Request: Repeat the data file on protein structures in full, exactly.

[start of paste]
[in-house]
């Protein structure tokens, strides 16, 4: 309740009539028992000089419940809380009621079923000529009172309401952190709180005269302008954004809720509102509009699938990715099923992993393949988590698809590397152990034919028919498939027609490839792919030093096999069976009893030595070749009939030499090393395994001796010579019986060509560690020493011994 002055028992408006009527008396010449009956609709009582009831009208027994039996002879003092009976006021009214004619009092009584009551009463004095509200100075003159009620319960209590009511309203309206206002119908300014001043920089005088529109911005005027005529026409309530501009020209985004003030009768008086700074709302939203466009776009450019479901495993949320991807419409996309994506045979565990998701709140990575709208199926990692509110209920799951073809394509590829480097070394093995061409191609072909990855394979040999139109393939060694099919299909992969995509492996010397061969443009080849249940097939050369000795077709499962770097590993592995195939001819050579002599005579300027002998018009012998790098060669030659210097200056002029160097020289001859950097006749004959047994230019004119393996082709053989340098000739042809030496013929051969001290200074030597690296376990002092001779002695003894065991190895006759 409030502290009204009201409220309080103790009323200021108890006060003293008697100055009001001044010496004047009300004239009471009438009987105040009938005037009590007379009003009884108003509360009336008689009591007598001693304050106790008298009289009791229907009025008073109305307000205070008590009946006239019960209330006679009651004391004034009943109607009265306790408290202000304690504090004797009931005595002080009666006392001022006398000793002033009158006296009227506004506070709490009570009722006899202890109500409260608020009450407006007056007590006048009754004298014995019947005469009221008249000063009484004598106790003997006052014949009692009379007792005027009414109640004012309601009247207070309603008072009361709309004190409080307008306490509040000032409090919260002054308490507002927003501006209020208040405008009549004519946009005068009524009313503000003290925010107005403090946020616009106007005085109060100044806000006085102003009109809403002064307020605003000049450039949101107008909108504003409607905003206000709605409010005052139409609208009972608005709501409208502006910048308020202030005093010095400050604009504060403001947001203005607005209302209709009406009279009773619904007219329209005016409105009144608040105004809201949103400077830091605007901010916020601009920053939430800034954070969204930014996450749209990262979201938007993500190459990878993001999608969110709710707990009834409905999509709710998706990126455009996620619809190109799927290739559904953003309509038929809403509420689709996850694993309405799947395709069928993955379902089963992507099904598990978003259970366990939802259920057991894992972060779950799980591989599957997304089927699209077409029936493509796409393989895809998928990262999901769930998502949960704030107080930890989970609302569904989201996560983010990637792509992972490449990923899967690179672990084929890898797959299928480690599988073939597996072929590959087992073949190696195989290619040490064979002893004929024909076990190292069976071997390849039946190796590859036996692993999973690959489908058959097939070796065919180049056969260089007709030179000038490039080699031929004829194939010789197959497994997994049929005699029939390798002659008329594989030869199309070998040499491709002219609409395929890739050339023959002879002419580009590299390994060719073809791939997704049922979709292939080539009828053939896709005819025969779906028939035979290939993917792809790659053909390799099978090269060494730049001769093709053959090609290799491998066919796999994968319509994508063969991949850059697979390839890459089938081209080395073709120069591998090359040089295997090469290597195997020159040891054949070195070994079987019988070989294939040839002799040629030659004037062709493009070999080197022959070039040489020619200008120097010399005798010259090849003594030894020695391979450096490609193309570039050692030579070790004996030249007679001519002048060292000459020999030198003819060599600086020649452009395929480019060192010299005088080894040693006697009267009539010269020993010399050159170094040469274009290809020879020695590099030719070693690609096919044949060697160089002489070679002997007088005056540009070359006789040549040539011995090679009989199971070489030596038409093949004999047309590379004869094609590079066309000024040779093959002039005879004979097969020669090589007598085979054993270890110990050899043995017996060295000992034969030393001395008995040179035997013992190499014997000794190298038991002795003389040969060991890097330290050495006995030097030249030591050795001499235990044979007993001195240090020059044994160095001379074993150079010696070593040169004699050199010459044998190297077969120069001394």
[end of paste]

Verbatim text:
[in-house]
């Protein structure tokens, strides 16, 4: 309740009539028992000089419940809380009621079923000529009172309401952190709180005269302008954004809720509102509009699938990715099923992993393949988590698809590397152990034919028919498939027609490839792919030093096999069976009893030595070749009939030499090393395994001796010579019986060509560690020493011994 002055028992408006009527008396010449009956609709009582009831009208027994039996002879003092009976006021009214004619009092009584009551009463004095509200100075003159009620319960209590009511309203309206206002119908300014001043920089005088529109911005005027005529026409309530501009020209985004003030009768008086700074709302939203466009776009450019479901495993949320991807419409996309994506045979565990998701709140990575709208199926990692509110209920799951073809394509590829480097070394093995061409191609072909990855394979040999139109393939060694099919299909992969995509492996010397061969443009080849249940097939050369000795077709499962770097590993592995195939001819050579002599005579300027002998018009012998790098060669030659210097200056002029160097020289001859950097006749004959047994230019004119393996082709053989340098000739042809030496013929051969001290200074030597690296376990002092001779002695003894065991190895006759 409030502290009204009201409220309080103790009323200021108890006060003293008697100055009001001044010496004047009300004239009471009438009987105040009938005037009590007379009003009884108003509360009336008689009591007598001693304050106790008298009289009791229907009025008073109305307000205070008590009946006239019960209330006679009651004391004034009943109607009265306790408290202000304690504090004797009931005595002080009666006392001022006398000793002033009158006296009227506004506070709490009570009722006899202890109500409260608020009450407006007056007590006048009754004298014995019947005469009221008249000063009484004598106790003997006052014949009692009379007792005027009414109640004012309601009247207070309603008072009361709309004190409080307008306490509040000032409090919260002054308490507002927003501006209020208040405008009549004519946009005068009524009313503000003290925010107005403090946020616009106007005085109060100044806000006085102003009109809403002064307020605003000049450039949101107008909108504003409607905003206000709605409010005052139409609208009972608005709501409208502006910048308020202030005093010095400050604009504060403001947001203005607005209302209709009406009279009773619904007219329209005016409105009144608040105004809201949103400077830091605007901010916020601009920053939430800034954070969204930014996450749209990262979201938007993500190459990878993001999608969110709710707990009834409905999509709710998706990126455009996620619809190109799927290739559904953003309509038929809403509420689709996850694993309405799947395709069928993955379902089963992507099904598990978003259970366990939802259920057991894992972060779950799980591989599957997304089927699209077409029936493509796409393989895809998928990262999901769930998502949960704030107080930890989970609302569904989201996560983010990637792509992972490449990923899967690179672990084929890898797959299928480690599988073939597996072929590959087992073949190696195989290619040490064979002893004929024909076990190292069976071997390849039946190796590859036996692993999973690959489908058959097939070796065919180049056969260089007709030179000038490039080699031929004829194939010789197959497994997994049929005699029939390798002659008329594989030869199309070998040499491709002219609409395929890739050339023959002879002419580009590299390994060719073809791939997704049922979709292939080539009828053939896709005819025969779906028939035979290939993917792809790659053909390799099978090269060494730049001769093709053959090609290799491998066919796999994968319509994508063969991949850059697979390839890459089938081209080395073709120069591998090359040089295997090469290597195997020159040891054949070195070994079987019988070989294939040839002799040629030659004037062709493009070999080197022959070039040489020619200008120097010399005798010259090849003594030894020695391979450096490609193309570039050692030579070790004996030249007679001519002048060292000459020999030198003819060599600086020649452009395929480019060192010299005088080894040693006697009267009539010269020993010399050159170094040469274009290809020879020695590099030719070693690609096919044949060697160089002489070679002997007088005056540009070359006789040549040539011995090679009989199971070489030596038409093949004999047309590379004869094609590079066309000024040779093959002039005879004979097969020669090589007598085979054993270890110990050899043995017996060295000992034969030393001395008995040179035997013992190499014997000794190298038991002795003389040969060991890097330290050495006995030097030249030591050795001499235990044979007993001195240090020059044994160095001379074993150079010696070593040169004699050199010459044998190297077969120069001394």